of that, and seeing that world?” Chamberlain responded, “It was enchanting;
the palace was so glorious. Everything about it was so beautiful. And Glenda
[Jackson, who co-starred as his wife] - oh my goodness; she was wonderful.
But Ken creates a feeling on the set that is very intense; and he’s a little bit
scary, but he really does bring out the best in everybody.”  

Russell is perhaps one of the most prolific directors of the last half century,
with 70 film and TV works to his credit. Within a span of five years, Russell
made several noteworthy and highly successful films, including The Music Lovers,
The Devils, The Boy Friend, Mahler, Tommy, and Lisztomania, as well as
directing episodes of the British documentary TV series "Omnibus." Before
he began making films, he was a freelance photographer whose works regularly
appeared in British magazines and other publications. In early 2010, there
was an exhibit of some of his iconic photographs from the 1950s that
toured various galleries in England. Of his career as a photographer, Russell
has said, “I wanted to be a fashion photographer, but it was too early for my
kind of style. So I began to freelance.” Even at age 83, Russell is still working,
with a screenwriting credit on the film Master Class, based on the play by
Terrence McNally which is currently in post-production.  

With a run time of over two hours, Russell recalled the script for The Music Lovers
as being quite hefty: “It was very big, and very heavy; just lifting it you know,
was unbelivably difficult.” Chamberlain agreed, “Yes it was. Something interesting
about the script - when we were first reading through it, I noticed that Glenda didn’t underline her lines, the way that the rest of the actors did. And she didn’t underline
hers because she didn’t want to, in a sense, separate herself from the ensemble.
I thought that was quite wonderful.” Russell chimed in, “She never ceased to
surprise me; I think you were referring to a read-through. And everyone was
‘acting,’ you know, the part; and rightly so. And Glenda just spoke natural[ly];
and it was as simple as that, wasn’t it? There are ways of acting and there are
ways of acting. She was the master of under-acting.” Chamberlain concurred,
“Yes, even though she hit incredible highs. But that ending is so incredibly beautiful.
The film was as much about her as it was about Tchaikovsky.”  

In another twist to his multi-faceted career, Russell revealed that before becoming
a photographer, at one point he was an aspiring dancer, and included in his many photgraphs are some of his dancer friends: “I had friends who were dancers,
and I used to do studio portraits of them with props that I had borrowed."
One of his subjects, Helen May, was a former ballerina who had danced with the
great Anna Pavlova. By the time Russell photographed her, she was living
in a house surrounded by old ballet costumes and posters. Not surprisingly
– especially since the lead character is known primarily as a composer of
famous ballets – there is a dance sequence in The Music Lovers that
Chamberlain recalled as such: “It was beautiful, but it was raining slightly
and the floor of the stage was very slippery. I noticed that the dancers were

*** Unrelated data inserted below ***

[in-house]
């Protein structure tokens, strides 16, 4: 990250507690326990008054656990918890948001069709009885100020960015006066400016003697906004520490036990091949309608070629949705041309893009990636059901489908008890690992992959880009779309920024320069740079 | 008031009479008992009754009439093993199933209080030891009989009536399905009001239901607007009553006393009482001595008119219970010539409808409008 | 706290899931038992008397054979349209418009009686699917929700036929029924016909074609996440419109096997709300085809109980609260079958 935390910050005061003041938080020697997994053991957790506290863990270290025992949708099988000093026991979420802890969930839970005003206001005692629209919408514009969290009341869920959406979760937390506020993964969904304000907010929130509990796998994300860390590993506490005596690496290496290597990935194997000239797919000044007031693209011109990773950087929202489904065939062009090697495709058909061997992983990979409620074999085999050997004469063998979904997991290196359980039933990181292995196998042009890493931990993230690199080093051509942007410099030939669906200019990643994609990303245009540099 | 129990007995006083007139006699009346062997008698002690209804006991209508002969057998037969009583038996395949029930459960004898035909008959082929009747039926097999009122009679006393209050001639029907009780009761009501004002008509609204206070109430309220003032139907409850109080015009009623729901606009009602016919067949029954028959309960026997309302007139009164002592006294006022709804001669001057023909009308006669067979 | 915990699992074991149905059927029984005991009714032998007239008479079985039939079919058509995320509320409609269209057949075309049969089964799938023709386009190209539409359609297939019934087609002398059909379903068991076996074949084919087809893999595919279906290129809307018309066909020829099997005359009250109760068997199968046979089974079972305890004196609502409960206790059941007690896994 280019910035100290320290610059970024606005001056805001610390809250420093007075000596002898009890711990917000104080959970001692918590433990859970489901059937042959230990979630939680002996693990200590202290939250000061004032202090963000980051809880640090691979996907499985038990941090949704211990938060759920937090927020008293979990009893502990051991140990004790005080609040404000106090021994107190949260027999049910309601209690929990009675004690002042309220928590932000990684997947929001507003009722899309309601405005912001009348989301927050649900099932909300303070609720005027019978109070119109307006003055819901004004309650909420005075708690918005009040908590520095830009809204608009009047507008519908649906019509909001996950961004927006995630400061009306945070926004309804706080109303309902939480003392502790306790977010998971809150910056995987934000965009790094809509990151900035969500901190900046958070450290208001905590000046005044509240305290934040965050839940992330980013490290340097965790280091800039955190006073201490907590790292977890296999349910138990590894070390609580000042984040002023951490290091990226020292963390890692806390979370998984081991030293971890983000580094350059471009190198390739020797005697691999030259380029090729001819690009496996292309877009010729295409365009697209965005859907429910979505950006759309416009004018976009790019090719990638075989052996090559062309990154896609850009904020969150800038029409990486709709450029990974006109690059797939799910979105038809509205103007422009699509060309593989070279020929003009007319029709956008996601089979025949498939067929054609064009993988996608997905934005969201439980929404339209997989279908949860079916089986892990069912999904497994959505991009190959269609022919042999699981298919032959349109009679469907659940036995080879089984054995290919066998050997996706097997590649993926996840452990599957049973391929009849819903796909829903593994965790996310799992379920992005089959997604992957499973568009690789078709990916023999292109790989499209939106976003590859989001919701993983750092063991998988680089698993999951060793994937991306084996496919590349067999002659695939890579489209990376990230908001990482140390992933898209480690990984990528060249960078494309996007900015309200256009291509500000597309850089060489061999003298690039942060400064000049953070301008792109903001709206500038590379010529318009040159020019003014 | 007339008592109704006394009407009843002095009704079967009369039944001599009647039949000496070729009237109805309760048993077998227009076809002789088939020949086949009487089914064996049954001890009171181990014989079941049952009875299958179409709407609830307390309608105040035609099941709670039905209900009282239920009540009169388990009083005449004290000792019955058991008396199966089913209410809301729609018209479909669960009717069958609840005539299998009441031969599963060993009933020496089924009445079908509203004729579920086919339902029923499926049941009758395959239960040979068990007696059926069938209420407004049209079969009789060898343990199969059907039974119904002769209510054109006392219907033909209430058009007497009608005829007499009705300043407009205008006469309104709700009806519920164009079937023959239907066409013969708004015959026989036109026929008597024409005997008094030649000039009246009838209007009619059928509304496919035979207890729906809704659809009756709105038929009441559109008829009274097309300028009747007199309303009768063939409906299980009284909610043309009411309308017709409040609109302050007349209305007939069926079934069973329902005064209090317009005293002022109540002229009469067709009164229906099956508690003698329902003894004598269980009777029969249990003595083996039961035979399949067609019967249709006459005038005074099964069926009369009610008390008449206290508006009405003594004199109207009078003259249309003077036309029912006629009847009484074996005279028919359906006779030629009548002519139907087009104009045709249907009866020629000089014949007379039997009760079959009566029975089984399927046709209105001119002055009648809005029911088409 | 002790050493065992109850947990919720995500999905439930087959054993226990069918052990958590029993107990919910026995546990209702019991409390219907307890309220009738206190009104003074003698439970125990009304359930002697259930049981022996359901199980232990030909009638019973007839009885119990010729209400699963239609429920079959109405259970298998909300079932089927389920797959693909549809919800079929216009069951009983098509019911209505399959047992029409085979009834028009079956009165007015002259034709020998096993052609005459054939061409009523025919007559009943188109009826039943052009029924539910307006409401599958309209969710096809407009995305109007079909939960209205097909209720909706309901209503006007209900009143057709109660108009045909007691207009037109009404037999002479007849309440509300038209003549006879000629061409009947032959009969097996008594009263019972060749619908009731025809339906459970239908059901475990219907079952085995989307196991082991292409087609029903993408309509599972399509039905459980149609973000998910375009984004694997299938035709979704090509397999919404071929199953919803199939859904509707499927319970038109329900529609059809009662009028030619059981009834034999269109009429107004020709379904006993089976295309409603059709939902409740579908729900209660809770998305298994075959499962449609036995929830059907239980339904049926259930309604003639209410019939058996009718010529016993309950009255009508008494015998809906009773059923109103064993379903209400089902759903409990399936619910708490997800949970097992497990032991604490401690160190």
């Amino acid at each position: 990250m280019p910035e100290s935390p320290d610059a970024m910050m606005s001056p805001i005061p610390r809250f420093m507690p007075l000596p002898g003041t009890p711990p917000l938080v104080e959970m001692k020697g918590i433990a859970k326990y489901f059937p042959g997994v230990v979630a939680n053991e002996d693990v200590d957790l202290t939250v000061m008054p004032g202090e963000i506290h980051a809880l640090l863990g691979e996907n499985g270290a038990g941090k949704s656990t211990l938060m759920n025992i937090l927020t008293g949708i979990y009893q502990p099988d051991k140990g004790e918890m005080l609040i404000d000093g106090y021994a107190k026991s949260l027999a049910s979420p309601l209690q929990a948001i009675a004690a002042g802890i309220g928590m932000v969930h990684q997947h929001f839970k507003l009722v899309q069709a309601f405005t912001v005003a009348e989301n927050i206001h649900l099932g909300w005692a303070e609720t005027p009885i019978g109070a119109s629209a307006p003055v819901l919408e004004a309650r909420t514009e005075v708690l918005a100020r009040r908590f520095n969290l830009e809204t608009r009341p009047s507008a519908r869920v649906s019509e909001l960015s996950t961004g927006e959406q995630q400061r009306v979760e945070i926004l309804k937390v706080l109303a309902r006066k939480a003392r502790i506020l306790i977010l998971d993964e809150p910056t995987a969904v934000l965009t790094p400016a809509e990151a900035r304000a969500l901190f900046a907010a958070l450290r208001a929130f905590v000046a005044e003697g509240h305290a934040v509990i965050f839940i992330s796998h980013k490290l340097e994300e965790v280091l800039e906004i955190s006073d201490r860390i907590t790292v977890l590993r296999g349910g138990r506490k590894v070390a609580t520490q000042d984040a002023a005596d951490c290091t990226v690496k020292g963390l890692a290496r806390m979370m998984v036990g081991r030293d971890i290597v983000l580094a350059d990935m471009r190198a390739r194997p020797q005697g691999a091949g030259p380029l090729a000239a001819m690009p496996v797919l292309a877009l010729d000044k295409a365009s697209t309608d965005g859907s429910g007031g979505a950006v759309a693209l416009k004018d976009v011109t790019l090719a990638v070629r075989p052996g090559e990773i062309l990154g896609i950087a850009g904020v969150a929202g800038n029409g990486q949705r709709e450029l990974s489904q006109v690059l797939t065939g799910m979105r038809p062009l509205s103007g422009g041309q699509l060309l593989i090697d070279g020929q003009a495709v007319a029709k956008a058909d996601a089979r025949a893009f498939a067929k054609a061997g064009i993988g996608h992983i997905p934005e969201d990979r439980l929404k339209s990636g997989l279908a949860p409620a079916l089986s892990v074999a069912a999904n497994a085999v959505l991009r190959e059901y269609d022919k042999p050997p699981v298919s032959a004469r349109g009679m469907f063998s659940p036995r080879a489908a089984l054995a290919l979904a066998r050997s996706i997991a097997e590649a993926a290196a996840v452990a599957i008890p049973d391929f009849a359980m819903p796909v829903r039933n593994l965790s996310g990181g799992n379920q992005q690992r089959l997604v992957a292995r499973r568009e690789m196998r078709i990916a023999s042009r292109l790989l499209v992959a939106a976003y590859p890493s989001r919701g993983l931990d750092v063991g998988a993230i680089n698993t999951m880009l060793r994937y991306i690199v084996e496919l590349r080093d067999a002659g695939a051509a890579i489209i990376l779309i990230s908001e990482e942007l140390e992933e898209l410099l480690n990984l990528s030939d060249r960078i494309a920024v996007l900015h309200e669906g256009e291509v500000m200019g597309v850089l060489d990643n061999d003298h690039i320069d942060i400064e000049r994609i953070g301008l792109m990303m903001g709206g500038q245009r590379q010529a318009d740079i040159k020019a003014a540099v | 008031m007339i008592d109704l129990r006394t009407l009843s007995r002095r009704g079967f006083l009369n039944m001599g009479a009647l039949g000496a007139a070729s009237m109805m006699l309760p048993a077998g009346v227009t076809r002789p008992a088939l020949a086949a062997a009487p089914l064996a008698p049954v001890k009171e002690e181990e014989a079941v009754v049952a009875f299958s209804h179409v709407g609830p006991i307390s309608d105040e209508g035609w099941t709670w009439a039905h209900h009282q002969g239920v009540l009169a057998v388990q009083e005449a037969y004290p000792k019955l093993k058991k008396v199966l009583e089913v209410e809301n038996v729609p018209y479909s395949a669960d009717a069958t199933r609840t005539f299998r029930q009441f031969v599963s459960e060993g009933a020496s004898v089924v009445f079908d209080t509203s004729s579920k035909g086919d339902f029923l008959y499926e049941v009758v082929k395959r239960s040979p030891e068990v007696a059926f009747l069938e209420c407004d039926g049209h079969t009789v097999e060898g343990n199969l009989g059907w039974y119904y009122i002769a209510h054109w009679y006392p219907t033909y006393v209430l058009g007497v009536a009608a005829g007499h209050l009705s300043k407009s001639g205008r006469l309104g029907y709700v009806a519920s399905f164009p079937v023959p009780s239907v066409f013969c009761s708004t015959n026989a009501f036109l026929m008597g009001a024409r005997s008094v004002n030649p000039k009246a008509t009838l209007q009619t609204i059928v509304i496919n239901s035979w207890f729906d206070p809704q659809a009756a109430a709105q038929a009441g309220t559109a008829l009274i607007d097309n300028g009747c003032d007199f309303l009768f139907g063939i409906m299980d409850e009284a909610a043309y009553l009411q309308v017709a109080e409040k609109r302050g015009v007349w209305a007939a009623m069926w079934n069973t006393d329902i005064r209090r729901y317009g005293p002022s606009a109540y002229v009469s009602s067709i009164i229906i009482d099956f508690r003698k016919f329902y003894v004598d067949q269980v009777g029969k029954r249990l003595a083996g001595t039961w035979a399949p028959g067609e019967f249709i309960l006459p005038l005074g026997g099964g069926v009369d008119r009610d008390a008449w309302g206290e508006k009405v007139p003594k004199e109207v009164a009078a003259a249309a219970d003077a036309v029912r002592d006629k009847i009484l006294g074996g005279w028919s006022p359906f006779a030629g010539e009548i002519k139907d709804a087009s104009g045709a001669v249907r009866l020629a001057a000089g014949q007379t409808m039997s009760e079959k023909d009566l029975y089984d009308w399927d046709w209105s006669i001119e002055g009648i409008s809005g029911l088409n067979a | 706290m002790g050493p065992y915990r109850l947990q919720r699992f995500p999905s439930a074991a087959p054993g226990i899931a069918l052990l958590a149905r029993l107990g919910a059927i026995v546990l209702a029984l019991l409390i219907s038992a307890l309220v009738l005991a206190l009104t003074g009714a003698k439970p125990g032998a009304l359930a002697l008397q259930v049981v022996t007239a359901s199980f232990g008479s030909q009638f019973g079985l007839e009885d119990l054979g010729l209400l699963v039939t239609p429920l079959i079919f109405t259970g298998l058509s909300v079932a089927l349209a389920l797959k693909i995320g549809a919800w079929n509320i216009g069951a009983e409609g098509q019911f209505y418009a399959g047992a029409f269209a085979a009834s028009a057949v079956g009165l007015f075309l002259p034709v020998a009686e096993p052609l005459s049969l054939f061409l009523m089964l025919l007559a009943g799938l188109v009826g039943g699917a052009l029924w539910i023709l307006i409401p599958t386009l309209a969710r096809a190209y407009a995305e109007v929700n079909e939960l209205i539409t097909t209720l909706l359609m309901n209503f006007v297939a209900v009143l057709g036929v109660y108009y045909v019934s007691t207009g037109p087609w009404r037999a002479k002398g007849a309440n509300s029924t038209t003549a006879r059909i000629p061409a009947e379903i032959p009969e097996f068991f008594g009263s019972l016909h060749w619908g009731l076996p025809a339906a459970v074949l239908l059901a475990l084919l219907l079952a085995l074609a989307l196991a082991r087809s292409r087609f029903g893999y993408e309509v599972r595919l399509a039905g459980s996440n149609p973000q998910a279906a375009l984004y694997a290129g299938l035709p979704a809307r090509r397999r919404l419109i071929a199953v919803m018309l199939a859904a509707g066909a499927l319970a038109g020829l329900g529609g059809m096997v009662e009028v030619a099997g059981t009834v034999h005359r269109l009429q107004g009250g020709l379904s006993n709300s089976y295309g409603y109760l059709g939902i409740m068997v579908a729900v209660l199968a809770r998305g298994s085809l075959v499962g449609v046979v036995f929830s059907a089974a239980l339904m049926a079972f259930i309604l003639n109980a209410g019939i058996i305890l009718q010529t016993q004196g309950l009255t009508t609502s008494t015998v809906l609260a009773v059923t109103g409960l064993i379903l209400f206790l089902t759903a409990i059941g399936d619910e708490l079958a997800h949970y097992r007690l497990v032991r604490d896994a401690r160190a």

really putting their lives on the line, it was so slippery and dangerous.
The ballerina was wonderful, I can’t remember her name; she was a big star
with the Royal Ballet.” It was Georgina Parkinson, who passed away in
December of 2009. Coincidentally, Chamberlain himself used to study ballet,
and an audience member remembered him from when he used to take class
with a well-known Russian teacher at a local studio in Los Angeles years ago.
Chamberlain concurred, “Yes, I used to love taking ballet lessons from them;
they were wonderful.”  
 
In another question from the audience, Russell was asked how he developed
a style that seemed to be so radically different from what others were doing:
“Well I don’t know; I just didn’t copy anyone else. They were all too good to be
copied. I devised my own tricks, thinking no one else would dare to attempt them.
I saw a scene today that I remember thinking, 'I wonder if anyone will recognize
that scene,' and of course, you didn’t. And that scene was a whole row of silver
broaches, stretching as far as the eye could see; and that was done purely
with paint. We just painted the broaches silver, because they were a horrible grey;
and I changed all that. I wondered if anyone would notice. Did anyone notice? No?”  
 
Responding to a question about a prominent kissing scene in the film, Chamberlain remarked, “In truth, Glenda and I both nearly went mad in that scene; we did it
over and over again and Ken was playing this Shostakovich symphony at top volume,
and we did it over and over and over again and we really thought we were going
to lose our minds.”
 
  When an audience member asked Russell if there were any among his films that
was his favorite, and if there was anything that he would have done differently,
he answered, “No, I’d do it all exactly the same. As far as I can tell, there’s
only one way to make a film, and that’s the right way; and you know,
anything else is wrong, not to be bothered with.”  

© 2010 Felicia Tollette











________



The 83-year old British director recently attended a very
successful weeklong retrospective of his films at the
Lincoln Centre in New York.





Within the framework of a "Tribute to Richard Chamberlain",
the American Cinematheque featured "The Music Lovers" last
May 1st. During the discussion Richard Chamberlain made the
following comment: “Ken was an incredibly charming person outside
of the studio. But on the set, he was like a crocodile,
like a dragon; he was very, very intense – a little bit scary,
and he created a kind of atmosphere on set that was really
wonderful for the actors, in the sense that you thought,
something important is going to be happening here."




To know more about the "Tribute to Richard Chamberlain", click here


Watch the famous piano scene in "The Music Lovers"

 


A must-have

"The Music Lovers" is available on DVD  here

and on tape  here